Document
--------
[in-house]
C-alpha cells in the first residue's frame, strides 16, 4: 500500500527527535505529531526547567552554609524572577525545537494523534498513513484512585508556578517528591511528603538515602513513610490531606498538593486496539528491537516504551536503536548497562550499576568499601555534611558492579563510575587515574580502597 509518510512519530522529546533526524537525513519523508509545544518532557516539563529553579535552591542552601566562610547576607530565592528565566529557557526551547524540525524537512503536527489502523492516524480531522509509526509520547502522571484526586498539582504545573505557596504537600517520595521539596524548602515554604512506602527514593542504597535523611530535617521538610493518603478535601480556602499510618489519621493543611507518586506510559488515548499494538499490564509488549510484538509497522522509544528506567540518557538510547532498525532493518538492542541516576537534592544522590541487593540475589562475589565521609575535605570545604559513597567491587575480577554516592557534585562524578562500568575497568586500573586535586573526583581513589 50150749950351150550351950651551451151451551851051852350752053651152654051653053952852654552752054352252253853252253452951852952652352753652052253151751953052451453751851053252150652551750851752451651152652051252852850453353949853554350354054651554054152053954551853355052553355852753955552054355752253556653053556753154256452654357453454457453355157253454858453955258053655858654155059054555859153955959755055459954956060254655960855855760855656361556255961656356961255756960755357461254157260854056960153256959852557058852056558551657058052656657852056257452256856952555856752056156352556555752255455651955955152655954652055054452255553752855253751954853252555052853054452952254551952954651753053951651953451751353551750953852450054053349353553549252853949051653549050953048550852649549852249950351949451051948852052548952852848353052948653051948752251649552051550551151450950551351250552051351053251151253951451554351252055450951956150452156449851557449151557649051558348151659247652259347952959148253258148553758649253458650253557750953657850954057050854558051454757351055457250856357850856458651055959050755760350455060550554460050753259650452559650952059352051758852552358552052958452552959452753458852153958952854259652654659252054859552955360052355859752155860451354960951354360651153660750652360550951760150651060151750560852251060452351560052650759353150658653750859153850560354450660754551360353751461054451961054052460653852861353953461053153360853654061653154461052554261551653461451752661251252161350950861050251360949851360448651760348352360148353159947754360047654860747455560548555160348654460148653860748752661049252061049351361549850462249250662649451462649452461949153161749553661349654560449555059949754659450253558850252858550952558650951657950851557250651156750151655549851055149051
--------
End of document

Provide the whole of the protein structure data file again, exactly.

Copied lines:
[in-house]
C-alpha cells in the first residue's frame, strides 16, 4: 500500500527527535505529531526547567552554609524572577525545537494523534498513513484512585508556578517528591511528603538515602513513610490531606498538593486496539528491537516504551536503536548497562550499576568499601555534611558492579563510575587515574580502597 509518510512519530522529546533526524537525513519523508509545544518532557516539563529553579535552591542552601566562610547576607530565592528565566529557557526551547524540525524537512503536527489502523492516524480531522509509526509520547502522571484526586498539582504545573505557596504537600517520595521539596524548602515554604512506602527514593542504597535523611530535617521538610493518603478535601480556602499510618489519621493543611507518586506510559488515548499494538499490564509488549510484538509497522522509544528506567540518557538510547532498525532493518538492542541516576537534592544522590541487593540475589562475589565521609575535605570545604559513597567491587575480577554516592557534585562524578562500568575497568586500573586535586573526583581513589 50150749950351150550351950651551451151451551851051852350752053651152654051653053952852654552752054352252253853252253452951852952652352753652052253151751953052451453751851053252150652551750851752451651152652051252852850453353949853554350354054651554054152053954551853355052553355852753955552054355752253556653053556753154256452654357453454457453355157253454858453955258053655858654155059054555859153955959755055459954956060254655960855855760855656361556255961656356961255756960755357461254157260854056960153256959852557058852056558551657058052656657852056257452256856952555856752056156352556555752255455651955955152655954652055054452255553752855253751954853252555052853054452952254551952954651753053951651953451751353551750953852450054053349353553549252853949051653549050953048550852649549852249950351949451051948852052548952852848353052948653051948752251649552051550551151450950551351250552051351053251151253951451554351252055450951956150452156449851557449151557649051558348151659247652259347952959148253258148553758649253458650253557750953657850954057050854558051454757351055457250856357850856458651055959050755760350455060550554460050753259650452559650952059352051758852552358552052958452552959452753458852153958952854259652654659252054859552955360052355859752155860451354960951354360651153660750652360550951760150651060151750560852251060452351560052650759353150658653750859153850560354450660754551360353751461054451961054052460653852861353953461053153360853654061653154461052554261551653461451752661251252161350950861050251360949851360448651760348352360148353159947754360047654860747455560548555160348654460148653860748752661049252061049351361549850462249250662649451462649452461949153161749553661349654560449555059949754659450253558850252858550952558650951657950851557250651156750151655549851055149051